Measurements of ocean surface topography collected by satellite altimeters provide geostrophic estimates of the sea surface currents at relatively low resolution. The effective spatial and temporal resolution of these velocity estimates can be improved by optimally combining altimeter data with sequences of high resolution interpolated (Level 4) Sea Surface Temperature (SST) data, improving upon present-day values of approximately 100 km and 15 days at mid-latitudes. However, the combined altimeter/SST currents accuracy depends on the area and input SST data considered. Here, we present a comparative study based on three satellite-derived daily SST products: the Remote Sensing Systems (REMSS, 1/10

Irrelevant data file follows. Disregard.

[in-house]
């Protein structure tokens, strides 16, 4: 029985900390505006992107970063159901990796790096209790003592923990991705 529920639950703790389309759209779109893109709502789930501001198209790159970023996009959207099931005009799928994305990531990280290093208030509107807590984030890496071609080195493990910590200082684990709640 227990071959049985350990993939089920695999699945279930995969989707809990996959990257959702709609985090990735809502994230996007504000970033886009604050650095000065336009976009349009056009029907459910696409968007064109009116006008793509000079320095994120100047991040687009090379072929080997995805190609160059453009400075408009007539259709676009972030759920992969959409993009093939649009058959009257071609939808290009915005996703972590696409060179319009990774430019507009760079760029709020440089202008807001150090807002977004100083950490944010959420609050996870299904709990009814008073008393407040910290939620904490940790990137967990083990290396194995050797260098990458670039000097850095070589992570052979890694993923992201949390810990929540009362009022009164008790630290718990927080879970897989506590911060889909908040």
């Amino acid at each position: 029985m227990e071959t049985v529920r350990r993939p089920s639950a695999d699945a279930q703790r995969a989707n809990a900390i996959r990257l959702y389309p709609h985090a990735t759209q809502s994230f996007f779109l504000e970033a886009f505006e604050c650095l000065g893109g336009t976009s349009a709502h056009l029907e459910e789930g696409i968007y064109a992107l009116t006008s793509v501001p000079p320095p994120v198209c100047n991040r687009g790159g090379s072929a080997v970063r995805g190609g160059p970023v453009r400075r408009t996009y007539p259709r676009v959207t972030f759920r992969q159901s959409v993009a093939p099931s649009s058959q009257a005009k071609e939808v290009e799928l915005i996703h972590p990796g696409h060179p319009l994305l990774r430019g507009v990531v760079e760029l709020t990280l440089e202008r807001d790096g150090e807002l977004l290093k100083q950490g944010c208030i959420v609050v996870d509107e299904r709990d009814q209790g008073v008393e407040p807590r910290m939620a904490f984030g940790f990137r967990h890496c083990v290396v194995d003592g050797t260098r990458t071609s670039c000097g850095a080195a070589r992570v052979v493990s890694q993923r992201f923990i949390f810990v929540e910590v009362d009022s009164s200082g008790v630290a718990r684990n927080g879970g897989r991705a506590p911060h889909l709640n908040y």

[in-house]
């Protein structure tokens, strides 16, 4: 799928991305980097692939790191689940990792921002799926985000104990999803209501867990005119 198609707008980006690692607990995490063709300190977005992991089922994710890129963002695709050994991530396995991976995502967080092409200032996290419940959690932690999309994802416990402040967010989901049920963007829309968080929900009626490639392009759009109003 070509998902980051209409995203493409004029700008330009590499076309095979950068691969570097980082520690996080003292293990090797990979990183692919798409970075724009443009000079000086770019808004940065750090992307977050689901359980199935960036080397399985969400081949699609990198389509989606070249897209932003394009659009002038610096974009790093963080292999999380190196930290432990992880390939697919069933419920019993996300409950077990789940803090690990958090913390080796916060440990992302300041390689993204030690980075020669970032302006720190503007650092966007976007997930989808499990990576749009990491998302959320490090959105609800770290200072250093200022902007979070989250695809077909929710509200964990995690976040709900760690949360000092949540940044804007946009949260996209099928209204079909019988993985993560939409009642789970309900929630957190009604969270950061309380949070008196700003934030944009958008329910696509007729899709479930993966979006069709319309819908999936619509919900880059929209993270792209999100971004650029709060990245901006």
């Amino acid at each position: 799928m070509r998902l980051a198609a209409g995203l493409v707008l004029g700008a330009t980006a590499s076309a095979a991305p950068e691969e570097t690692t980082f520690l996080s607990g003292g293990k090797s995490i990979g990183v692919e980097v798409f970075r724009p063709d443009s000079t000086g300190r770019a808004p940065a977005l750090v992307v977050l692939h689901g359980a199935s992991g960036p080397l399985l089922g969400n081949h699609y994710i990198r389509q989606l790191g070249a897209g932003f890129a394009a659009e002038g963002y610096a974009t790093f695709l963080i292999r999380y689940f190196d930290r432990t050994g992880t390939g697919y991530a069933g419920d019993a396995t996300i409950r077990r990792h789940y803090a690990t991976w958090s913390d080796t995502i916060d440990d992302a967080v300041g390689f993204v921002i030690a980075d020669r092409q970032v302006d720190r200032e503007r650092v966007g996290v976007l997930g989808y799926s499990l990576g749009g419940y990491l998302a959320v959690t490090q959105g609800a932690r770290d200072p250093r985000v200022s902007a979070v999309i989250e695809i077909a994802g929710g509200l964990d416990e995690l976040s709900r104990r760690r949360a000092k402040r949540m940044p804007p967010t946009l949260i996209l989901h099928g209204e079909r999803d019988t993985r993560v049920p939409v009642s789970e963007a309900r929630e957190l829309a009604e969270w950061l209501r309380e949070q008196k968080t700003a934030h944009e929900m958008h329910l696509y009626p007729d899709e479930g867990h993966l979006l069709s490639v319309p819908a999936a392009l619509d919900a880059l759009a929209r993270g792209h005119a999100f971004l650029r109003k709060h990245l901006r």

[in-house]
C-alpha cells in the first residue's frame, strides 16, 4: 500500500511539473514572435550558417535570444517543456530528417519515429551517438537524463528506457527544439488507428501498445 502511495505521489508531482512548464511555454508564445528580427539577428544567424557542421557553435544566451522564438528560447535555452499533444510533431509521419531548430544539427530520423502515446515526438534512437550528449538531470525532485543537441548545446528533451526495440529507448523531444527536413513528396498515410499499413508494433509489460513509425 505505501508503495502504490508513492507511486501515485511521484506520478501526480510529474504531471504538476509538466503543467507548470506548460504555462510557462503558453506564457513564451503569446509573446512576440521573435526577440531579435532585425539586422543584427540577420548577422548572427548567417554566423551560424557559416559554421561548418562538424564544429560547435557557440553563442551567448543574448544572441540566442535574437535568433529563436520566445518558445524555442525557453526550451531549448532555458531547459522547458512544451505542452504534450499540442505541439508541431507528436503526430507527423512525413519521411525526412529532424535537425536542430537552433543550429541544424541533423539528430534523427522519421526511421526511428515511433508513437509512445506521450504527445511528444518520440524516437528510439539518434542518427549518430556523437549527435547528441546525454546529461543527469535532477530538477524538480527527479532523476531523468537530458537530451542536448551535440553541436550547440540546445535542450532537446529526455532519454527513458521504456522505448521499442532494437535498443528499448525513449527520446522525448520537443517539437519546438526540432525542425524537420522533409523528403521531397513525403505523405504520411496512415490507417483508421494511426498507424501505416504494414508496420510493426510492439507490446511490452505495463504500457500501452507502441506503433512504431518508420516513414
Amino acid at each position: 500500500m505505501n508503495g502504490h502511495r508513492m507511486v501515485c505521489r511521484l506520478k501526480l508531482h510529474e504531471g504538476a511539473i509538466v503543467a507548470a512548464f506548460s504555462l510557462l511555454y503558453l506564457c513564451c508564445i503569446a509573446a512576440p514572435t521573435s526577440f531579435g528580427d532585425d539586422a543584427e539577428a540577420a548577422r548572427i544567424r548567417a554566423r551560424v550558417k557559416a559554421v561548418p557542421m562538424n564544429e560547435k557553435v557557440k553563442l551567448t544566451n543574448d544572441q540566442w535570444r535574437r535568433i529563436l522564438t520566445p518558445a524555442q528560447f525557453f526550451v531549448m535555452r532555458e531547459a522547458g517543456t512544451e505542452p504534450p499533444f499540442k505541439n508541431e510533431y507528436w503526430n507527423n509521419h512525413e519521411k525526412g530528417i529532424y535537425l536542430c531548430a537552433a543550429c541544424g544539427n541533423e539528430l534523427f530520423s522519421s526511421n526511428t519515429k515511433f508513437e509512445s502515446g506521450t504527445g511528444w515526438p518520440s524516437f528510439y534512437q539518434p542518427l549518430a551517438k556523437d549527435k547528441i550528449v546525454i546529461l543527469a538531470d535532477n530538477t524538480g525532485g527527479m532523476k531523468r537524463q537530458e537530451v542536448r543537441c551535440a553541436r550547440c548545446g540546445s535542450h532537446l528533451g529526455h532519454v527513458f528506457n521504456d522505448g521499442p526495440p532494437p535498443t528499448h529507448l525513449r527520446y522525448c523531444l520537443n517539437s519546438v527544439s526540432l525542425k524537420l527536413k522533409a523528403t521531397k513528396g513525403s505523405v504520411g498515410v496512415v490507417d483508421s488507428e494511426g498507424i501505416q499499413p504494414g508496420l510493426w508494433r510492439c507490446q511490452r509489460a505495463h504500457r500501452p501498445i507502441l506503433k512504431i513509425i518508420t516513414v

resolution), the UK Met Office OSTIA (1/20
resolution), and the Multiscale Ultra-High resolution SST (1/100
resolution). The accuracy of the marine currents computed with our synergistic approach is assessed by comparisons with in-situ estimated currents derived from a global network of drifting buoys. Using REMSS SST, the meridional currents improve up to more than 20% compared to simple altimeter estimates. The maximum global improvements for the zonal currents are obtained using OSTIA SST, and reach 6%. Using the OSTIA SST also results in slight improvements (≃1.3%) in the zonal flow estimated in the Southern Ocean (45
S to 70
S). The homogeneity of the input SST effective spatial resolution is identified as a crucial requirement for an accurate surface current reconstruction. In our analyses, this condition was best satisfied by the lower resolution SST products considered.
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